By David Gill*
NEW planning provisions have been introduced state wide by the Planning Minister, Richard Wynne, without meaningful consultation.
This may lead to further degrading of town and rural character on the Mornington Peninsula.
The changes seek to avoid excessive site coverage of buildings and sealed surfaces but there is a stinging trade-off that allows new height “limits” of 11 metres in a general residential zone (GRZ). This could mean three-storey houses.
The GRZ applies to all of our residential areas including coastal villages.
Our planning scheme protective overlays may still apply, limiting houses to two storeys, but in areas like Rosebud, Hastings and Mornington local character is not protected by overlays and three storeys could become the norm.
Mr Wynne has also broadened state-wide planning provisions for permit applications called Vicsmart that deny rights of appeal and locally elected councillors the right to intervene on ratepayers’ behalf.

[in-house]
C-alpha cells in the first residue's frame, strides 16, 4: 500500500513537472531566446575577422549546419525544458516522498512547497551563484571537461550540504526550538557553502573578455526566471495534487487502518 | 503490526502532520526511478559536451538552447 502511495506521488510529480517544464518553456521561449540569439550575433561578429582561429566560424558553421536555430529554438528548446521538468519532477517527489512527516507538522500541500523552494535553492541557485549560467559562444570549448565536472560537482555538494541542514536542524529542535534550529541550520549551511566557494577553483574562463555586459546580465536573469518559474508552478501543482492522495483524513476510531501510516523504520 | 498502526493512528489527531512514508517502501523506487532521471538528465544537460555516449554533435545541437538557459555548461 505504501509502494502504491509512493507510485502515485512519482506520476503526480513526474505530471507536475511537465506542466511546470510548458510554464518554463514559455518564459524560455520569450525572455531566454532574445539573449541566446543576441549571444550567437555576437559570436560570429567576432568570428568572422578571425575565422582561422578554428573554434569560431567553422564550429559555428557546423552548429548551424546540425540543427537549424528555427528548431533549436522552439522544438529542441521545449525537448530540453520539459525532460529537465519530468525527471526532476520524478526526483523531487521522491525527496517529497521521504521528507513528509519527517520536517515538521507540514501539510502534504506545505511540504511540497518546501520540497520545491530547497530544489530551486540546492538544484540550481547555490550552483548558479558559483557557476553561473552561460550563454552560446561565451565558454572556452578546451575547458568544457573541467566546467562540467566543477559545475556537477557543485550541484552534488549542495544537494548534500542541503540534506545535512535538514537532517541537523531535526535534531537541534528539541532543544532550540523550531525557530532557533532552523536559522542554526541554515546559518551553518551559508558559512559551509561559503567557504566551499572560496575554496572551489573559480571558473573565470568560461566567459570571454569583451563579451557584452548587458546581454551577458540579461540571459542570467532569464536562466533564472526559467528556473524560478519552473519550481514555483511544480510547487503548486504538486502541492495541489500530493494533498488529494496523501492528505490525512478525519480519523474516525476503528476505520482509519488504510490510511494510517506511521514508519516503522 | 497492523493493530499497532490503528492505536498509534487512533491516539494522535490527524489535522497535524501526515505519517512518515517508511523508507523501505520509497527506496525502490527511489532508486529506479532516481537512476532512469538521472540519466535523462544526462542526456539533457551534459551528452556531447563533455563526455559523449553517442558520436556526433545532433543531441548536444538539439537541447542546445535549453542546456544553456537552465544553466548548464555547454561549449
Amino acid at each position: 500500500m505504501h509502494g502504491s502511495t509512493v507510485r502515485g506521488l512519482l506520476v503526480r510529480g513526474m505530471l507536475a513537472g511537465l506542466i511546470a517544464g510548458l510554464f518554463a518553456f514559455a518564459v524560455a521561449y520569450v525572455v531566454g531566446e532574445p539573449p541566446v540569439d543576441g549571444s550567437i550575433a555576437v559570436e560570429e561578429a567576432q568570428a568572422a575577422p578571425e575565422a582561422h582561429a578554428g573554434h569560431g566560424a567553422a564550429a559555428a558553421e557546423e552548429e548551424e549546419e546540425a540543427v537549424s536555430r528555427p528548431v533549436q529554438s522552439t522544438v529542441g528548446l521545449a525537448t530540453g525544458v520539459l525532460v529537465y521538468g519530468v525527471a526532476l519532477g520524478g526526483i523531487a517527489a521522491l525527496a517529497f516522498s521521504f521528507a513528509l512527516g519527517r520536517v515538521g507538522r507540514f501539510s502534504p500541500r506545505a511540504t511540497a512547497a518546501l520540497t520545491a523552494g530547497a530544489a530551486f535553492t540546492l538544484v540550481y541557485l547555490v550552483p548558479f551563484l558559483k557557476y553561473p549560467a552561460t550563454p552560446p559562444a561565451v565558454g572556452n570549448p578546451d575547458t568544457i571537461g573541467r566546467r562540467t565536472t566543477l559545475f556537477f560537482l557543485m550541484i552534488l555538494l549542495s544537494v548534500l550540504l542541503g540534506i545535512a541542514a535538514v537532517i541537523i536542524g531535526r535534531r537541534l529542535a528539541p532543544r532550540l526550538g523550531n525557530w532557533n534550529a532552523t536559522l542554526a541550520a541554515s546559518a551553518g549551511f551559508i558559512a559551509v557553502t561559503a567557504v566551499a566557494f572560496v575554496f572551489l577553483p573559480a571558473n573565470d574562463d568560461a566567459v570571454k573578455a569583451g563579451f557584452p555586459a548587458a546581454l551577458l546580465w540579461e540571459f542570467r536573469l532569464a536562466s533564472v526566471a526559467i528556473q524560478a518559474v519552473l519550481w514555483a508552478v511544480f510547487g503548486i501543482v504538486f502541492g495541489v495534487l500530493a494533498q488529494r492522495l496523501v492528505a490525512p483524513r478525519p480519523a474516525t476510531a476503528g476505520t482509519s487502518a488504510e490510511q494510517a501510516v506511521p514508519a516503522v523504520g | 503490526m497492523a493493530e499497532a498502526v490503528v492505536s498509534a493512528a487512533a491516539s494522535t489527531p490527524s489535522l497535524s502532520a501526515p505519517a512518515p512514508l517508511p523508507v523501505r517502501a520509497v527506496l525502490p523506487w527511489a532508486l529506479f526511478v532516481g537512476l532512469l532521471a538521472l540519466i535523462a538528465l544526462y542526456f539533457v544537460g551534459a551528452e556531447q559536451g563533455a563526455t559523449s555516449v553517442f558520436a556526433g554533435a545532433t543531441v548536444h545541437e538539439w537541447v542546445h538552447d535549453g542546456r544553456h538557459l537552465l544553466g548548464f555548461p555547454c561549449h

The first you will know about a Vicsmart development, even next door, will be when work starts. There will not even be the normal permit pending yellow sign on the subject property.
Vicsmart was meant to allow for quick, 10-day processing of minor permit applications like front fences, carports and small sheds but now will apply to much larger and costly proposals, this includes a range of developments in our precious agricultural and rural areas.
In our green wedge zones this means up to $250,000, $500,000 in commercial areas and $1 million in industrial areas.
Council officers make all Vicsmart planning decisions. Councillors, your elected representatives, have no say on these permit applications.
We often complain about the fairness of the Victorian Civil and Administrative Tribunal (VCAT) that hears planning appeals but now an increasing number of planning matters will be beyond any appeal at all.
*David Gill is the councillor for Mornington Peninsula Shire’s Red Hill ward.